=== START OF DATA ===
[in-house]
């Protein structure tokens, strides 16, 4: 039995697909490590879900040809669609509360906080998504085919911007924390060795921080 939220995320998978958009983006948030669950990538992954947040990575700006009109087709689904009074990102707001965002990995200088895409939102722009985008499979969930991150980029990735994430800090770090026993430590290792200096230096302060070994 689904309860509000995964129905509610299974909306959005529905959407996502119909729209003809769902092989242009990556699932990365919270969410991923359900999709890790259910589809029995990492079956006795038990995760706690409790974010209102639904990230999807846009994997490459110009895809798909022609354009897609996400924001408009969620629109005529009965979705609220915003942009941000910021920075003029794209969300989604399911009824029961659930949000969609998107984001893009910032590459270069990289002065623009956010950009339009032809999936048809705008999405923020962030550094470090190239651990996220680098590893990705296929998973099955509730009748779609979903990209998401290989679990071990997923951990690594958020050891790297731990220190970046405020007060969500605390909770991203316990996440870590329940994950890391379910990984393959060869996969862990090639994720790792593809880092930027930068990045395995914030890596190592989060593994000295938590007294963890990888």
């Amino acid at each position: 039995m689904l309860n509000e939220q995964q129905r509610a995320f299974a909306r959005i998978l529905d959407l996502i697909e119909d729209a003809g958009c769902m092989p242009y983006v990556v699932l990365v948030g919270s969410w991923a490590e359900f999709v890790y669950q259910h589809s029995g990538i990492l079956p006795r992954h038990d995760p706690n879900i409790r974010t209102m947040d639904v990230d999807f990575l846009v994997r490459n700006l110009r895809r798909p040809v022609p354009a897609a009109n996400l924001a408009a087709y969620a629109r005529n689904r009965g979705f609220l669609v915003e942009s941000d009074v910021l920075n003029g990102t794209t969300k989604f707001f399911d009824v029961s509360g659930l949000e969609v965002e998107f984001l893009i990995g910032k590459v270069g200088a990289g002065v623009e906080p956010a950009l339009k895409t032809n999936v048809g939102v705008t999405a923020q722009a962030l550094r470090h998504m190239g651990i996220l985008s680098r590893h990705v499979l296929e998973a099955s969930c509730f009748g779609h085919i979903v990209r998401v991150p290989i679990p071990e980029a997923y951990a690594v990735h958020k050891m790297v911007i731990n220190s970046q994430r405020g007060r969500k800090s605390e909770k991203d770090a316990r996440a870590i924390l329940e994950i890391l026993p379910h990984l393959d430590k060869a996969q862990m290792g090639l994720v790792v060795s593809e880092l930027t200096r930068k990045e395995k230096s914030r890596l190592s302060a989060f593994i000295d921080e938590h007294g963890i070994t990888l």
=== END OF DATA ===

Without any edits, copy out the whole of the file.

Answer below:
[in-house]
């Protein structure tokens, strides 16, 4: 039995697909490590879900040809669609509360906080998504085919911007924390060795921080 939220995320998978958009983006948030669950990538992954947040990575700006009109087709689904009074990102707001965002990995200088895409939102722009985008499979969930991150980029990735994430800090770090026993430590290792200096230096302060070994 689904309860509000995964129905509610299974909306959005529905959407996502119909729209003809769902092989242009990556699932990365919270969410991923359900999709890790259910589809029995990492079956006795038990995760706690409790974010209102639904990230999807846009994997490459110009895809798909022609354009897609996400924001408009969620629109005529009965979705609220915003942009941000910021920075003029794209969300989604399911009824029961659930949000969609998107984001893009910032590459270069990289002065623009956010950009339009032809999936048809705008999405923020962030550094470090190239651990996220680098590893990705296929998973099955509730009748779609979903990209998401290989679990071990997923951990690594958020050891790297731990220190970046405020007060969500605390909770991203316990996440870590329940994950890391379910990984393959060869996969862990090639994720790792593809880092930027930068990045395995914030890596190592989060593994000295938590007294963890990888």
């Amino acid at each position: 039995m689904l309860n509000e939220q995964q129905r509610a995320f299974a909306r959005i998978l529905d959407l996502i697909e119909d729209a003809g958009c769902m092989p242009y983006v990556v699932l990365v948030g919270s969410w991923a490590e359900f999709v890790y669950q259910h589809s029995g990538i990492l079956p006795r992954h038990d995760p706690n879900i409790r974010t209102m947040d639904v990230d999807f990575l846009v994997r490459n700006l110009r895809r798909p040809v022609p354009a897609a009109n996400l924001a408009a087709y969620a629109r005529n689904r009965g979705f609220l669609v915003e942009s941000d009074v910021l920075n003029g990102t794209t969300k989604f707001f399911d009824v029961s509360g659930l949000e969609v965002e998107f984001l893009i990995g910032k590459v270069g200088a990289g002065v623009e906080p956010a950009l339009k895409t032809n999936v048809g939102v705008t999405a923020q722009a962030l550094r470090h998504m190239g651990i996220l985008s680098r590893h990705v499979l296929e998973a099955s969930c509730f009748g779609h085919i979903v990209r998401v991150p290989i679990p071990e980029a997923y951990a690594v990735h958020k050891m790297v911007i731990n220190s970046q994430r405020g007060r969500k800090s605390e909770k991203d770090a316990r996440a870590i924390l329940e994950i890391l026993p379910h990984l393959d430590k060869a996969q862990m290792g090639l994720v790792v060795s593809e880092l930027t200096r930068k990045e395995k230096s914030r890596l190592s302060a989060f593994i000295d921080e938590h007294g963890i070994t990888l």